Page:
According to the 2015 article by Goss and Campbell “The Evolution of Residential Property Management: From Caretaker to Income Maximization Managers”, property management didn’t exist as we know it until around the 1930s Great Depression era. As history has often told us, there is always money to be made from periods of national economic loss. People were desperate, willing to take any job or odd work they could find to get by, and most of the time that meant relocating to get to find one. And with so many people willing to move and hard up for money, people took to renting out single rooms, building developers started producing smaller units that people could afford. This, people found, could actually be quite profitable if done well. Rental owners found that these desperate and starving souls would put up with all manner of negligence in order to keep a roof over their heads. It was out of this mix of equal parts desperation and greed that the “slumlord” was born.

Slumlords often display several qualities or behaviors, the least of all being a refusal to pay back a rental deposit as legally required. According to a study by Rent.com, over a quarter of tenants don’t receive security deposits back, with nearly 36 percent of those claiming that the landlord provided no explanation as to why. Usually, this goes uncontested. People often don’t have the financial resources or means to pursue legal action against slumlords, not to mention that anyone just getting by isn’t going to be able to afford to take the time off from a steady paying job to fight a long and uphill court battle.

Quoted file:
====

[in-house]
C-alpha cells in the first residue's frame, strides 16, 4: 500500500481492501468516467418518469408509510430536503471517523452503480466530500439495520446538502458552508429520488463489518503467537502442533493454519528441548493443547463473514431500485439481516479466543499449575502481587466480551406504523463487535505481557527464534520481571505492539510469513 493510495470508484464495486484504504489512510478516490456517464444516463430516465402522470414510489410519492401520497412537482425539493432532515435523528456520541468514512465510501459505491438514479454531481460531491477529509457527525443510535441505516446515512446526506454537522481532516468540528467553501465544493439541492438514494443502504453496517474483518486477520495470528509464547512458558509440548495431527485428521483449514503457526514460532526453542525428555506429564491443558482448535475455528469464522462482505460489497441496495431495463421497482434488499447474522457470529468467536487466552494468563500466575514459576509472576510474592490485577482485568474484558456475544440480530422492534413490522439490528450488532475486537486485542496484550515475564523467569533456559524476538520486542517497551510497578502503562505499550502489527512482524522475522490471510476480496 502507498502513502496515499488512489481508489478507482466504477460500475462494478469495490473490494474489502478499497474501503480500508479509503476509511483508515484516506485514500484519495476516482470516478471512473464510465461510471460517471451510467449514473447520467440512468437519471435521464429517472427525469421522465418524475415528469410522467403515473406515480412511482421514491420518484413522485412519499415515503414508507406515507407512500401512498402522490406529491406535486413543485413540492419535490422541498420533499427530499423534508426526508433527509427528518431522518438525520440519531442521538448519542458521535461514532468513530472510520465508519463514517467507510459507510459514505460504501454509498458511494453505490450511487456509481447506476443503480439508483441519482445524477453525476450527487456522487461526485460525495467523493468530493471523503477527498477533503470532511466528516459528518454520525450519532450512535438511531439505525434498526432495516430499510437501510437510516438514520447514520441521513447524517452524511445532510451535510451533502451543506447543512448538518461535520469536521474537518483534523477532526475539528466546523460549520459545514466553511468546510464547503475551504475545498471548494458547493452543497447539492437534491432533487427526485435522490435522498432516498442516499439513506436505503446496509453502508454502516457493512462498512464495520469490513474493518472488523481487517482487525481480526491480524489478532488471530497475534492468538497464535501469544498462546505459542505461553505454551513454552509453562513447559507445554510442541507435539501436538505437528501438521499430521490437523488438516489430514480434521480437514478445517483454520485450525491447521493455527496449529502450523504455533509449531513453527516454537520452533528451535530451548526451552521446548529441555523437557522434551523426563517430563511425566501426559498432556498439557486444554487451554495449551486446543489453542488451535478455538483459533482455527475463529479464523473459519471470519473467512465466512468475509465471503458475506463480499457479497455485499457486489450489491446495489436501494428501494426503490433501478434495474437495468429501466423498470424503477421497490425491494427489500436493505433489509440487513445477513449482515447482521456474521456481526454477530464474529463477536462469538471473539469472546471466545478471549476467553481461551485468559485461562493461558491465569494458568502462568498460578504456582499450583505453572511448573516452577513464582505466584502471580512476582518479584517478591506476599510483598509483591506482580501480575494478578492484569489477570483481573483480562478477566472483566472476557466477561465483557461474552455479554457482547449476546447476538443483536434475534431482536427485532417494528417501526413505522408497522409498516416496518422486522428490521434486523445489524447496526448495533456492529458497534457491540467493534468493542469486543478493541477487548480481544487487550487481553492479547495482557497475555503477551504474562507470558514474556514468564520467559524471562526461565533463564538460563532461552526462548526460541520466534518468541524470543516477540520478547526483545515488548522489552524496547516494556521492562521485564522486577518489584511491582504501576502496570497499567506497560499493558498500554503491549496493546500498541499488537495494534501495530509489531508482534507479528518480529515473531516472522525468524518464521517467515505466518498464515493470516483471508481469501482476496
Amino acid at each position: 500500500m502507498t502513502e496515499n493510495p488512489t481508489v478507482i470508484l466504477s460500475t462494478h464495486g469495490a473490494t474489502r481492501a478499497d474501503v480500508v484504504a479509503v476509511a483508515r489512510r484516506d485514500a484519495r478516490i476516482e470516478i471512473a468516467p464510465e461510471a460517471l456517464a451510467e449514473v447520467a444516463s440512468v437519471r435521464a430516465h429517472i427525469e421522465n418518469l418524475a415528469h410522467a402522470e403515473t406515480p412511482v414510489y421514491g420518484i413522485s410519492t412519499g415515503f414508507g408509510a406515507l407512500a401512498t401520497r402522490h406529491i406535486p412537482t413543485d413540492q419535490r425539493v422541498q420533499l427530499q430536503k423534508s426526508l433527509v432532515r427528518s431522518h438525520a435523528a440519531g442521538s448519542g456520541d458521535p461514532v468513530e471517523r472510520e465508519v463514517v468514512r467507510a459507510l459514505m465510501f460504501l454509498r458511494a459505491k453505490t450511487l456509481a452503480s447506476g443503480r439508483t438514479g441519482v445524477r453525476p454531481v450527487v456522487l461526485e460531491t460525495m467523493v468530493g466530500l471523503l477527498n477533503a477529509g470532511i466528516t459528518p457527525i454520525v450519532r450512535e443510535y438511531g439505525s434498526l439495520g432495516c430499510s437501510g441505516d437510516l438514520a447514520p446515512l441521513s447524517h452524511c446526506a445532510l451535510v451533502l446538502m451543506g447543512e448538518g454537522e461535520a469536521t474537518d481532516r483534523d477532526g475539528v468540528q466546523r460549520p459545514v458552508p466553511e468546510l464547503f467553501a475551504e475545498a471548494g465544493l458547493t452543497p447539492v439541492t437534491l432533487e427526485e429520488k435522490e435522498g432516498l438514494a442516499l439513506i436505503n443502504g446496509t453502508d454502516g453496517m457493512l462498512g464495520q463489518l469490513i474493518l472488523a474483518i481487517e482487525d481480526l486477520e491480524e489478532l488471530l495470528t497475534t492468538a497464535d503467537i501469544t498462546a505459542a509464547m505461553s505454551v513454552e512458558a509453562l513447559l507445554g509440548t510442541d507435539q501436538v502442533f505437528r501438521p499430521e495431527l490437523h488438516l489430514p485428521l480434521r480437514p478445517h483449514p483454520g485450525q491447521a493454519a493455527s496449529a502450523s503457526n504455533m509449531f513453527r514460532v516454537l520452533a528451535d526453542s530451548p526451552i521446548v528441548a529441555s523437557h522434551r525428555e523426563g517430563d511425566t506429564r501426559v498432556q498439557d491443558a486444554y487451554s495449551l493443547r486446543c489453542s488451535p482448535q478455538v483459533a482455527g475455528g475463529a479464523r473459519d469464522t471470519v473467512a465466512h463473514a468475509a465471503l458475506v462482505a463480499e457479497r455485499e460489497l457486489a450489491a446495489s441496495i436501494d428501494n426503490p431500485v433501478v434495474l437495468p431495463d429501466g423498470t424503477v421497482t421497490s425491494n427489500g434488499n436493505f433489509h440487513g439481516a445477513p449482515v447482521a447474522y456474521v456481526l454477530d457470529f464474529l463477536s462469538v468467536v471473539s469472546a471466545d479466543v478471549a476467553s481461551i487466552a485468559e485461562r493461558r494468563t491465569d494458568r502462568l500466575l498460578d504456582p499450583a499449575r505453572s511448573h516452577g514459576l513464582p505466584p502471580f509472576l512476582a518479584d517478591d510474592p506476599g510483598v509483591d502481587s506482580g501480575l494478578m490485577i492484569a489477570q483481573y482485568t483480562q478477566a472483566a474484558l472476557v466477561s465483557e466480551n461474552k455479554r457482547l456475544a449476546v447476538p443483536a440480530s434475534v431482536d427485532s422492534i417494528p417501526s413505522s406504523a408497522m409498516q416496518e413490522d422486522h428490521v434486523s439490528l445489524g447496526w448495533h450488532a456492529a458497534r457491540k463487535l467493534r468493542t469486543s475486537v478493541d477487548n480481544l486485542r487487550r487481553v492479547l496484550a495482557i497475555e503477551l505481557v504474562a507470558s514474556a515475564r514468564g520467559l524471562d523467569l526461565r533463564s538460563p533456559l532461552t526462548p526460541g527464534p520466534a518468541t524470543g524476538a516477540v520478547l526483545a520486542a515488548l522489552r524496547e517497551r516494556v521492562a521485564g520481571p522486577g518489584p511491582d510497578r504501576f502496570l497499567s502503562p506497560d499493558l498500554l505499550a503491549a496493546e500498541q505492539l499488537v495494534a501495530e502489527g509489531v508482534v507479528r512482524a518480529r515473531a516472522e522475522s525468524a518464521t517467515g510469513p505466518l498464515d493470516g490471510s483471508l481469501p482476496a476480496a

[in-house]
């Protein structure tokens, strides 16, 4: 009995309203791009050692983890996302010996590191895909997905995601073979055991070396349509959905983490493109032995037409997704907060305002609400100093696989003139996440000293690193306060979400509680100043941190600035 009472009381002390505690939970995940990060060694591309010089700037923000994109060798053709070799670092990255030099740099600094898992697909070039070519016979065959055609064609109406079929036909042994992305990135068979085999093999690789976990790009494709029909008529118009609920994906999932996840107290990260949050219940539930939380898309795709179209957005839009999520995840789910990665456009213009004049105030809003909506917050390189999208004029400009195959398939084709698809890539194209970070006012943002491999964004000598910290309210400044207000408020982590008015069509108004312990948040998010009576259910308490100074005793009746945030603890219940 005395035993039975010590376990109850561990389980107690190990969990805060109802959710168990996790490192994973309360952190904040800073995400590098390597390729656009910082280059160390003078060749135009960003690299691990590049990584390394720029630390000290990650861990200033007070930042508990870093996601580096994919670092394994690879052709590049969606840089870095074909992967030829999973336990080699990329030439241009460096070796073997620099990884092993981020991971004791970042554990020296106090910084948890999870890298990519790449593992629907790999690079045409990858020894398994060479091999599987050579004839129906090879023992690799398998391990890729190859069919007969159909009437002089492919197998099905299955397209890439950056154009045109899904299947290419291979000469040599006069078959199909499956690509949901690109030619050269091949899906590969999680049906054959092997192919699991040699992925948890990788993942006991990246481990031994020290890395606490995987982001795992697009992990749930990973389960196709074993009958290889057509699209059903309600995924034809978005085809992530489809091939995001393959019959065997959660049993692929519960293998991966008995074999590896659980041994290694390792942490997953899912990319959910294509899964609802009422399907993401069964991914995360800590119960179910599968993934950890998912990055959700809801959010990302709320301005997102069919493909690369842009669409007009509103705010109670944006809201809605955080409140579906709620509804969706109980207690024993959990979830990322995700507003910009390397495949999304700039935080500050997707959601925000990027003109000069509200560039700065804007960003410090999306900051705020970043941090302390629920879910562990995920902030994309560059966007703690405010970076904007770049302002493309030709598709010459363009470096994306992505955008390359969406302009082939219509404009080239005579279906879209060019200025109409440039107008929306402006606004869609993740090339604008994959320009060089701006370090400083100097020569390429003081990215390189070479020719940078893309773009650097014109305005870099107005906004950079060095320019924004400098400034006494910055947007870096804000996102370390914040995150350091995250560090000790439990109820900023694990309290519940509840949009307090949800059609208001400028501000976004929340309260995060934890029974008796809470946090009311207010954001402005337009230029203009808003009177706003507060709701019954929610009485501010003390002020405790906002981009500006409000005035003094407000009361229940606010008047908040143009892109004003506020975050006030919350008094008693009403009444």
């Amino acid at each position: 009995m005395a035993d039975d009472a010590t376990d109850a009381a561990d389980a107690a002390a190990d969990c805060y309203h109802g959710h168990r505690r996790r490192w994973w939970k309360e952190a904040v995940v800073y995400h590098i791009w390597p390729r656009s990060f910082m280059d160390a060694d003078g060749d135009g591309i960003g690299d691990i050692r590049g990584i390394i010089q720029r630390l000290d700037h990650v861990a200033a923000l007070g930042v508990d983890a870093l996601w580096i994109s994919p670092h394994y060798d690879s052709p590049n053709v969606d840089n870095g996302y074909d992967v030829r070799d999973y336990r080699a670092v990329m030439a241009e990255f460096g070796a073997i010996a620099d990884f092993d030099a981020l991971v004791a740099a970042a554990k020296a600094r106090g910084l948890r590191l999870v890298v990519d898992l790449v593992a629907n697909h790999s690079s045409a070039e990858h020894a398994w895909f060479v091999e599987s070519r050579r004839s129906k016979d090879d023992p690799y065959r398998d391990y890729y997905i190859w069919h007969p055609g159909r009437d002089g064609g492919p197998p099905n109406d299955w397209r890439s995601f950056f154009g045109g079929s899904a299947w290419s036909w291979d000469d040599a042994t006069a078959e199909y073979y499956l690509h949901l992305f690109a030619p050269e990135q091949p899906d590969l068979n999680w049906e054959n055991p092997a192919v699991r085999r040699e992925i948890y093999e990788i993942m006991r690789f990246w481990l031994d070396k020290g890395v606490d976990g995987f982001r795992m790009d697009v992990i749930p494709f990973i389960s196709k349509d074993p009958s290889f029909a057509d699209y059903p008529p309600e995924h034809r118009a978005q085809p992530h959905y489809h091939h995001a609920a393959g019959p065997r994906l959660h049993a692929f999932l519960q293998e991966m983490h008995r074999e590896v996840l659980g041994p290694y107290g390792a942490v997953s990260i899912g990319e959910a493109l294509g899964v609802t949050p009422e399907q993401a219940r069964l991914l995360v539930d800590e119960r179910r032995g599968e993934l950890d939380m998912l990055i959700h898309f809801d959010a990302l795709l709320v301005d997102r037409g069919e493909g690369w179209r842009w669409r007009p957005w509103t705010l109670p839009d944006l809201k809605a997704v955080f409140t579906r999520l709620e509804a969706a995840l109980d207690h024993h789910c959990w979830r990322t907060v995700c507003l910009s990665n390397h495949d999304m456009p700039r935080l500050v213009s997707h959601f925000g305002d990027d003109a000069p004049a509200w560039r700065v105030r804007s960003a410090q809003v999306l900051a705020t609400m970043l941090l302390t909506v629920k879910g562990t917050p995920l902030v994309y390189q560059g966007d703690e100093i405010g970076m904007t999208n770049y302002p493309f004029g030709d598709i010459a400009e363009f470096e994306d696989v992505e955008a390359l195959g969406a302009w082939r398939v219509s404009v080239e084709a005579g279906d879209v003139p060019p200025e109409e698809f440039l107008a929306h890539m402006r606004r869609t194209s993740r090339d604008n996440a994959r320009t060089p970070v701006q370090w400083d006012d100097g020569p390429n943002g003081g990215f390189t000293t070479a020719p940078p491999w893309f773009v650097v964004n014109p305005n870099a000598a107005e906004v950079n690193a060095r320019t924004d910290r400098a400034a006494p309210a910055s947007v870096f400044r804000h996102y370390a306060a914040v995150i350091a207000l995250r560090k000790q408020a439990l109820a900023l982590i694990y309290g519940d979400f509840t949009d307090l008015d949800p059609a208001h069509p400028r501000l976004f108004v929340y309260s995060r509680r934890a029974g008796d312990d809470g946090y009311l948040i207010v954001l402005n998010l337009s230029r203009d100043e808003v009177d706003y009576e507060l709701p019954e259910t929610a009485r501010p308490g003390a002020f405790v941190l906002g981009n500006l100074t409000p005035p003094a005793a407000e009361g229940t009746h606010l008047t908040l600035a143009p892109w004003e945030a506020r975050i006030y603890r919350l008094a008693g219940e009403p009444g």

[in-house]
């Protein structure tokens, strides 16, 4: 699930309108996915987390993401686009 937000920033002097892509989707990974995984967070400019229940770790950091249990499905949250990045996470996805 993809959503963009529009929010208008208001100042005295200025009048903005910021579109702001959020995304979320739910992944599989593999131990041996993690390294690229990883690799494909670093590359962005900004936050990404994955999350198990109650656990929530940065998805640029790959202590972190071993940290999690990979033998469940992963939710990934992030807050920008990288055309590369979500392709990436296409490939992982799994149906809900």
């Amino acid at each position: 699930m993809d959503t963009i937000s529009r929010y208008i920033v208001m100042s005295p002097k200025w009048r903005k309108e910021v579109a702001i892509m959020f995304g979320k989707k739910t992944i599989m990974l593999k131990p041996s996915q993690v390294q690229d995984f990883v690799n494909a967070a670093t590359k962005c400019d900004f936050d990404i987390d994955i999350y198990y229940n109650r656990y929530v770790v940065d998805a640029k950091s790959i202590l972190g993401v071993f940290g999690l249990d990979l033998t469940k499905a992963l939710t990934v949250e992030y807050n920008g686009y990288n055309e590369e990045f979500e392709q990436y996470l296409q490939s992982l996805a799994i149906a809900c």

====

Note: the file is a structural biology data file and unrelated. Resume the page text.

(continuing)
Perhaps the most common complaint about negligent property managers is in getting them to repair and maintain anything on the premises. There’s a sort of man-child petulance in the nature of these slumlords. It could be as minor as checking a drain and as dangerous as a gas leak, the response is usually the same: a deflection to any owed rent, shifting blame to the tenant, and even outright denial of performing any actions to remedy it. It all comes down to an arm folded toddler’s tantrum: ‘but I don’t wanna’.

At its most benign this can result in minor inconveniences. A bedroom door loose off its hinges or a slow draining kitchen sink. But all too often some problems can lead to more serious consequences including city mandated house closure and even death.

In a chilling case of housing neglect in 2011, landlord and property owner Sam Vazirani, illegally rented a unit to a couple and their 4-year-old son in Columbus’ Franklinton area. Vazirani had removed the sign from the front of the house indicating that the building had been deemed unlivable by the city, and instead, rented the unsafe building to the unwitting family of three. Unaware of its unsafe living conditions the family moved in happily but, a short time later, their gas was turned off by the city after a leak was detected. Desperate for warmth on Christmas Eve, they plugged in an electrical heater to stave off the cold. All three burned to death after a blaze broke out later that night.